National Geographic : 1961 Jan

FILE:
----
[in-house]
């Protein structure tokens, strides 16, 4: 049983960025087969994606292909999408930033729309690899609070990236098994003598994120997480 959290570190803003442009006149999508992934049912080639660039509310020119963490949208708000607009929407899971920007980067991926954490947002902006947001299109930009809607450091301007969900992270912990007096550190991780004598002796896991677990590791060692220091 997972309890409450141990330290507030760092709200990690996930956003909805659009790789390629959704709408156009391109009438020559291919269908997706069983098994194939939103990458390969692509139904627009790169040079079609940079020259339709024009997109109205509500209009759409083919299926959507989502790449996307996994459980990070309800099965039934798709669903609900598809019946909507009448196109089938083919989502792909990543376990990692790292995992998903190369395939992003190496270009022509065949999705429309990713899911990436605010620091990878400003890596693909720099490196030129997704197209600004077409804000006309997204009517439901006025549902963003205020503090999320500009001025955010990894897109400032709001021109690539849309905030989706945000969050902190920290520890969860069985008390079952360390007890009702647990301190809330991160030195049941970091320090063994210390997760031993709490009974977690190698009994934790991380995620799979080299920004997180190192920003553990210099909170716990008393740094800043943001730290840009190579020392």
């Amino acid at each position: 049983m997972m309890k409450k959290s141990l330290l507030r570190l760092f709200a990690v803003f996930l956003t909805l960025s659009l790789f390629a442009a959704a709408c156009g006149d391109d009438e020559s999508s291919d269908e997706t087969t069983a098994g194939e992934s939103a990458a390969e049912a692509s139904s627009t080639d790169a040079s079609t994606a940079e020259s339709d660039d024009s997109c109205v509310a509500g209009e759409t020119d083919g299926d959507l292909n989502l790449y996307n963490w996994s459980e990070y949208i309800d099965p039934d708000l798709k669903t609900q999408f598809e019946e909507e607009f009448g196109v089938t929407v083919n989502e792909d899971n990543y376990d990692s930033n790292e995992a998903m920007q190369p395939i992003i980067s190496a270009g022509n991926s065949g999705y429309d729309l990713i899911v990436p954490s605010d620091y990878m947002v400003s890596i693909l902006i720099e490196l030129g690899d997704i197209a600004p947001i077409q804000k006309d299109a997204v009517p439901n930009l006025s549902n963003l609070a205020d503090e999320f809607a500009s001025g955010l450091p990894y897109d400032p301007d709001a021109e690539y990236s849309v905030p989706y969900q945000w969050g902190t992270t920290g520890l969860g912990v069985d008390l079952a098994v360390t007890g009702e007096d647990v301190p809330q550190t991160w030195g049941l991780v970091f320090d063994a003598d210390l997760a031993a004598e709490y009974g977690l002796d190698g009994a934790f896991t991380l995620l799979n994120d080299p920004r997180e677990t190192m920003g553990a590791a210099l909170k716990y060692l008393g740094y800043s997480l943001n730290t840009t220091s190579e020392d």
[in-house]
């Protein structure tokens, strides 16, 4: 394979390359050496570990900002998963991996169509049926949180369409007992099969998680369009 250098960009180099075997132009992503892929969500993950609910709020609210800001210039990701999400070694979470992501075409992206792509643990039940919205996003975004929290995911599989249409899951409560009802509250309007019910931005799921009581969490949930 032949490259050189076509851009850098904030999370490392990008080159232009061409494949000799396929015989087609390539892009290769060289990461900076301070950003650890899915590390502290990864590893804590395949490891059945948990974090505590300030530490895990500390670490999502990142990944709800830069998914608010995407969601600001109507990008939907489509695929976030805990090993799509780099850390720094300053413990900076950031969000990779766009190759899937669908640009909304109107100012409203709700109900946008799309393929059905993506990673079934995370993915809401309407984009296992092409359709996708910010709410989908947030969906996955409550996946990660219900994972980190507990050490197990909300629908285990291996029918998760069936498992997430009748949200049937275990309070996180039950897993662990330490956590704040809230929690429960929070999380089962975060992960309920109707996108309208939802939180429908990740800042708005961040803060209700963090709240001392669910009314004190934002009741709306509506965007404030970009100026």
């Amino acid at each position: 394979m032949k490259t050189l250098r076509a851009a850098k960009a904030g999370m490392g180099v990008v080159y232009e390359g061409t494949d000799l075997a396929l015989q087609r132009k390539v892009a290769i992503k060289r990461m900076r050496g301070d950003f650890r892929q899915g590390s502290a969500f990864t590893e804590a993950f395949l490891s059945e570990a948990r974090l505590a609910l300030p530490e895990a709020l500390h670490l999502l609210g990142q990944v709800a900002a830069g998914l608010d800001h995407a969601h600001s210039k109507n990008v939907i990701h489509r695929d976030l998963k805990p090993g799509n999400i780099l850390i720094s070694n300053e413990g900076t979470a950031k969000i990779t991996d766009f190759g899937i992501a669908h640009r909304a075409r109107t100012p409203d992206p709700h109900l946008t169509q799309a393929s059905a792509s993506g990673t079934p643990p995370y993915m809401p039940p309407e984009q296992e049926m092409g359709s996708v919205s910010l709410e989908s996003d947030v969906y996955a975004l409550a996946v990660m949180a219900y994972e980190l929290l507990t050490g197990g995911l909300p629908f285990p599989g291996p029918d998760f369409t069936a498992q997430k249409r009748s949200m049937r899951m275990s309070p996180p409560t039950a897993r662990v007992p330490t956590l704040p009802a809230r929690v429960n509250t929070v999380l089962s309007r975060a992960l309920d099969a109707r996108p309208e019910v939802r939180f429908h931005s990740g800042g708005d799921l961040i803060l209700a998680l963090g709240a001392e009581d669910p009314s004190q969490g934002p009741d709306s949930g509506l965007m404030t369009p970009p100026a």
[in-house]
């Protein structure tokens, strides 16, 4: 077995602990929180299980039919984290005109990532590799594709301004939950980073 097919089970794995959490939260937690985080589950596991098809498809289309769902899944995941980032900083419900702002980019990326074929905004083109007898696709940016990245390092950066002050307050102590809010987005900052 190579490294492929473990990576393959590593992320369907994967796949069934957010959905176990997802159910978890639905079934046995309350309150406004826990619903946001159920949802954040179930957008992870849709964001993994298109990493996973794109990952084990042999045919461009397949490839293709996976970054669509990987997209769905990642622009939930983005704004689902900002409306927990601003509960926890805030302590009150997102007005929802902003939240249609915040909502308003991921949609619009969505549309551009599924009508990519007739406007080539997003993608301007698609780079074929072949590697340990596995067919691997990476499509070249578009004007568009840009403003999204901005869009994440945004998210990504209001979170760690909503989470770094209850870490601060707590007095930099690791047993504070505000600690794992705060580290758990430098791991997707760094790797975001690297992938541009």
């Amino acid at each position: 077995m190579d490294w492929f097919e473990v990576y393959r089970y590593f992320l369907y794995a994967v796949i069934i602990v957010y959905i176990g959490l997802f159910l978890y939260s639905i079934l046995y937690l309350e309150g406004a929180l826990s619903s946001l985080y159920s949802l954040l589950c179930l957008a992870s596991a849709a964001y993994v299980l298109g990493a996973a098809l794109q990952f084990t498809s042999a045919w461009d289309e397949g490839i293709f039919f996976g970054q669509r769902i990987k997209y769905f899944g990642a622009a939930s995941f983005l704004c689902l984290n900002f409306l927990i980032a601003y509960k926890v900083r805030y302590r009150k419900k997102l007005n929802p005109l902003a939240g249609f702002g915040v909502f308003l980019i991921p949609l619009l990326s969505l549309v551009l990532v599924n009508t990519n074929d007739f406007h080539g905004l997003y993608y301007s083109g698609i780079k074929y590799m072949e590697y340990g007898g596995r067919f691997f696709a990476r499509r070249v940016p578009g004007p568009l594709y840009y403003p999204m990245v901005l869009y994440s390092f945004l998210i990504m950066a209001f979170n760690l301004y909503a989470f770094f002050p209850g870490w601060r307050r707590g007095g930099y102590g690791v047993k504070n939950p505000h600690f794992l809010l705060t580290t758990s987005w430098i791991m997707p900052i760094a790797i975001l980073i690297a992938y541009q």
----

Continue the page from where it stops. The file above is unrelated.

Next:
Nepal's Mountain Ramparts Crown the World's Roof Mr. Hammarskjild flew north from Cal cutta to Katmandu, then east to Everest, and finally west past Annapurna and oth er giants of the Hi malayas on the way to Delhi. them to that summit we saw in front of us. There, expressing an attitude I have often met in the fraternity to which they belong, they displayed the flags not only of their coun tries but also of the United Nations.* However, while thinking of those who had succeeded, I could not forget those who had failed. They have been many, and their glory, written into the history of the mountain, is that they went to the limits of the humanly possible and were defeated only by circum stances beyond human mastery. The first hour had flown away. It was nec essary to return if we were to be back in time, and if we wished to avoid the assembling clouds. We came back to Gauri Sankar, and I decided to try to get a full picture of the south wall. On my first attempt, I felt that I did not succeed, and, forgetting the situation, I asked the pilot to make a second round under the mountain. This time I succeeded and got the pictures on pages 90-91. Meanwhile, however, we had lost altitude, and I could not help smiling-perhaps a little apprehensively when I saw the pilot looking down through a side window to judge if he would get safely over the range we had to pass. The experiences of this first contact with the Himalayas from the air were such that I asked the authorities if, on our flight to Delhi somewhat later, we could follow the high mountains west of Katmandu for a distance, in order to cover at least Annapurna. In their generous hospitality, they at once agreed. During short visits to a country for pro fessional purposes, there is little time for sight seeing. Before we left Katmandu, however, I had another experience that, in its way, tied together the first visit to the Himalayas and what we were to see the next time. Linking the two flights, it also created a bridge to the night at Swayambhunath. Again, it was a vis it made with friends, and on a moonlit night. Just outside the city lies a meadow sur- rounded by high trees but with a view across the valley to Swayambhunath. It is called the Twenty-two Fountains, for just where a steep hillside breaks the plain, there is a long stone ramp through which the cold waters of a mountain stream burst forth in many openings. It is a place steeped in the atmos phere of the mountains and yet stamped with the mark of ancient, high civilization, as sure in its artistic sense as in its sense of how to create a harmonious interplay between the work of men and the surrounding landscape. At the side of the ramp lies a small square pond built of stone, eroded by water and frost. Down into it lead worn steps. Resting in the pond lies a statue of the sleeping Vishnu, sunk so deep in the water that only the upper parts of the body break the surface. The moonlight played on the wet figure, contrasting with the red glow from fires burning a short distance from where we stood. The silence was of the kind that is to be found only in the mountains, a silence that is audible. Pilgrims Cook Over Charcoal The charcoal fires were burning at a rest site on one of the roads from the north. Round them were grouped pilgrims on their way to Swayambhunath, preparing their evening food without a word and without a glance at the strangers who passed. The sleeping Hindu god and the silent Buddhist monks crystallized two of the great spiritual currents that have grown out of the meeting between man and the mountains. They were of the mountains and of one spirit with the mountains. But they fused into the scenery the soul and the human perspective without which our feeling for nature is sterile and empty aestheticism. The morning of our flight to Delhi was perfect. The route took us first straight *Sir John Hunt, the expedition leader, and Sir Edmund Hillary told the story of the famous climb in "Triumph on Everest," NATIONAL GEOGRAPHIC, July, 1954.